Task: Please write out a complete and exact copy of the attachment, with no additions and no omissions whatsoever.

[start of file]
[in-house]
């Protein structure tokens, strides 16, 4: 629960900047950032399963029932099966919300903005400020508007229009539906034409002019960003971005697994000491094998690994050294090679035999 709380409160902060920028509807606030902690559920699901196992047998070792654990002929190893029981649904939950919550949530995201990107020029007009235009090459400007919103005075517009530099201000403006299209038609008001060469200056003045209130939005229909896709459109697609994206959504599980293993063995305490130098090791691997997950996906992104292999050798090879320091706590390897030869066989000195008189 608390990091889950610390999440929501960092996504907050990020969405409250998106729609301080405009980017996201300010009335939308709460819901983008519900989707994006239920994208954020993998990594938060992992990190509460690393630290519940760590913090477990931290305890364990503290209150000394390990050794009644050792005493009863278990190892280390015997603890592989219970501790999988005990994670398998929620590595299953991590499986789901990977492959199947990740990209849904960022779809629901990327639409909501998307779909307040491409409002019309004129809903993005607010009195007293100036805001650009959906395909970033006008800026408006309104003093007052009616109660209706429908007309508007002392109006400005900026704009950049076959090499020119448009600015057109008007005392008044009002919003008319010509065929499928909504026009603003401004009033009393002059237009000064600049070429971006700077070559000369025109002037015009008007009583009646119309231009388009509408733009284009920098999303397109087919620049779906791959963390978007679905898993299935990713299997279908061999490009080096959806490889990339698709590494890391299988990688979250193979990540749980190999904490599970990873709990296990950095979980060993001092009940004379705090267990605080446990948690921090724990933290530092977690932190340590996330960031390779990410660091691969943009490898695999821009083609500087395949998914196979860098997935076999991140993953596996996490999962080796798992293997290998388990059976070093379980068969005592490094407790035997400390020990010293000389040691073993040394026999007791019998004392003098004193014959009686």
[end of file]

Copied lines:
[in-house]
């Protein structure tokens, strides 16, 4: 629960900047950032399963029932099966919300903005400020508007229009539906034409002019960003971005697994000491094998690994050294090679035999 709380409160902060920028509807606030902690559920699901196992047998070792654990002929190893029981649904939950919550949530995201990107020029007009235009090459400007919103005075517009530099201000403006299209038609008001060469200056003045209130939005229909896709459109697609994206959504599980293993063995305490130098090791691997997950996906992104292999050798090879320091706590390897030869066989000195008189 608390990091889950610390999440929501960092996504907050990020969405409250998106729609301080405009980017996201300010009335939308709460819901983008519900989707994006239920994208954020993998990594938060992992990190509460690393630290519940760590913090477990931290305890364990503290209150000394390990050794009644050792005493009863278990190892280390015997603890592989219970501790999988005990994670398998929620590595299953991590499986789901990977492959199947990740990209849904960022779809629901990327639409909501998307779909307040491409409002019309004129809903993005607010009195007293100036805001650009959906395909970033006008800026408006309104003093007052009616109660209706429908007309508007002392109006400005900026704009950049076959090499020119448009600015057109008007005392008044009002919003008319010509065929499928909504026009603003401004009033009393002059237009000064600049070429971006700077070559000369025109002037015009008007009583009646119309231009388009509408733009284009920098999303397109087919620049779906791959963390978007679905898993299935990713299997279908061999490009080096959806490889990339698709590494890391299988990688979250193979990540749980190999904490599970990873709990296990950095979980060993001092009940004379705090267990605080446990948690921090724990933290530092977690932190340590996330960031390779990410660091691969943009490898695999821009083609500087395949998914196979860098997935076999991140993953596996996490999962080796798992293997290998388990059976070093379980068969005592490094407790035997400390020990010293000389040691073993040394026999007791019998004392003098004193014959009686």